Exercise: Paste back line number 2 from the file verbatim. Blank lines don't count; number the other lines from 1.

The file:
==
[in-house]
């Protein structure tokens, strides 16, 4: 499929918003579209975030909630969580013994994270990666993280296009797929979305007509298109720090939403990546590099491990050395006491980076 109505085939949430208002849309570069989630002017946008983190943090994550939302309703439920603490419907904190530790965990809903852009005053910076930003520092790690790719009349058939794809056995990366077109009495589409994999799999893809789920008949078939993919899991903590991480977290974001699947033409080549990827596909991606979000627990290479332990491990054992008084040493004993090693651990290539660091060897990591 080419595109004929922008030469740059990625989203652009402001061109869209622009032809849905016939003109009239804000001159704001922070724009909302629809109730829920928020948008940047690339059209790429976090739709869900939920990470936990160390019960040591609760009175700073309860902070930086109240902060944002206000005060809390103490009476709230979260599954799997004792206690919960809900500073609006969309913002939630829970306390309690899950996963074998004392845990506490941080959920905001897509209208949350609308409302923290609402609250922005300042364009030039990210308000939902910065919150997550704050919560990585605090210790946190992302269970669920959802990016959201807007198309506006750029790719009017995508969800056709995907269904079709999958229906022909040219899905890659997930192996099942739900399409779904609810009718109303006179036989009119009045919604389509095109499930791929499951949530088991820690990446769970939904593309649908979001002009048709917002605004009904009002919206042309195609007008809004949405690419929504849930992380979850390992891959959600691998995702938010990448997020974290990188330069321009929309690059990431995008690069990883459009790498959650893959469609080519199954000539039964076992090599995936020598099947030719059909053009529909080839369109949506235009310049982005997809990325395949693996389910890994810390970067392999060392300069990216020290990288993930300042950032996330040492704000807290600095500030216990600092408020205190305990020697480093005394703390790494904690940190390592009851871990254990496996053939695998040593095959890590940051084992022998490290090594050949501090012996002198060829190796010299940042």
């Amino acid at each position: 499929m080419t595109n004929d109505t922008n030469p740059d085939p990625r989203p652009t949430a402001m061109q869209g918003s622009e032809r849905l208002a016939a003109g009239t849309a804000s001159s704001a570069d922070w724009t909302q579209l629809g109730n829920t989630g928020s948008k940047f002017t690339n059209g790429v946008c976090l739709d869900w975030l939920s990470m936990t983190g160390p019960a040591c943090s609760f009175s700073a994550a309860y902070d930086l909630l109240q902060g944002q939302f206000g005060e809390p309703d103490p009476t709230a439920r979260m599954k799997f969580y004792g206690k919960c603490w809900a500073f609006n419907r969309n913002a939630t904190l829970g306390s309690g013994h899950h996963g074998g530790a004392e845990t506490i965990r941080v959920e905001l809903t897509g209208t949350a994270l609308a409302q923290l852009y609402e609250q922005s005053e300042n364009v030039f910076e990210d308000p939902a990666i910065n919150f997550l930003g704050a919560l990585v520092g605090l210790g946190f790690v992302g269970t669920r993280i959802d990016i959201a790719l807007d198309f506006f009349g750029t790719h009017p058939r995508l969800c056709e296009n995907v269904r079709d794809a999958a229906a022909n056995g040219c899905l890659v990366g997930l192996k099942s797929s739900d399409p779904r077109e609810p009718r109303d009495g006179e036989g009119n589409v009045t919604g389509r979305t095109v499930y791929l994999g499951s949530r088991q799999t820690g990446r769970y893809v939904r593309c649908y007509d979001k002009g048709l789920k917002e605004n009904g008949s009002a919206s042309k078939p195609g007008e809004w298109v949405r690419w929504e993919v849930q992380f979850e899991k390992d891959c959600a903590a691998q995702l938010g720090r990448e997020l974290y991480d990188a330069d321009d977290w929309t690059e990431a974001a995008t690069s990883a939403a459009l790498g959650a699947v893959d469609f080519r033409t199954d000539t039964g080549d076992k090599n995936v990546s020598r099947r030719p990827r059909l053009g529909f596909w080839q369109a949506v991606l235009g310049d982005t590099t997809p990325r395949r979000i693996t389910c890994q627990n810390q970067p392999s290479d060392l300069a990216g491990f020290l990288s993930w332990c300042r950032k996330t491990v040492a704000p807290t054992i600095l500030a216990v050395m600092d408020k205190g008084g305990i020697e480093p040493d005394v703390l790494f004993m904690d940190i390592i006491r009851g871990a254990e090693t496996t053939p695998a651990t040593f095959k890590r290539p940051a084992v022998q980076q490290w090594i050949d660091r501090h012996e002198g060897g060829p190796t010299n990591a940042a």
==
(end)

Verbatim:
């Protein structure tokens, strides 16, 4: 499929918003579209975030909630969580013994994270990666993280296009797929979305007509298109720090939403990546590099491990050395006491980076 109505085939949430208002849309570069989630002017946008983190943090994550939302309703439920603490419907904190530790965990809903852009005053910076930003520092790690790719009349058939794809056995990366077109009495589409994999799999893809789920008949078939993919899991903590991480977290974001699947033409080549990827596909991606979000627990290479332990491990054992008084040493004993090693651990290539660091060897990591 080419595109004929922008030469740059990625989203652009402001061109869209622009032809849905016939003109009239804000001159704001922070724009909302629809109730829920928020948008940047690339059209790429976090739709869900939920990470936990160390019960040591609760009175700073309860902070930086109240902060944002206000005060809390103490009476709230979260599954799997004792206690919960809900500073609006969309913002939630829970306390309690899950996963074998004392845990506490941080959920905001897509209208949350609308409302923290609402609250922005300042364009030039990210308000939902910065919150997550704050919560990585605090210790946190992302269970669920959802990016959201807007198309506006750029790719009017995508969800056709995907269904079709999958229906022909040219899905890659997930192996099942739900399409779904609810009718109303006179036989009119009045919604389509095109499930791929499951949530088991820690990446769970939904593309649908979001002009048709917002605004009904009002919206042309195609007008809004949405690419929504849930992380979850390992891959959600691998995702938010990448997020974290990188330069321009929309690059990431995008690069990883459009790498959650893959469609080519199954000539039964076992090599995936020598099947030719059909053009529909080839369109949506235009310049982005997809990325395949693996389910890994810390970067392999060392300069990216020290990288993930300042950032996330040492704000807290600095500030216990600092408020205190305990020697480093005394703390790494904690940190390592009851871990254990496996053939695998040593095959890590940051084992022998490290090594050949501090012996002198060829190796010299940042």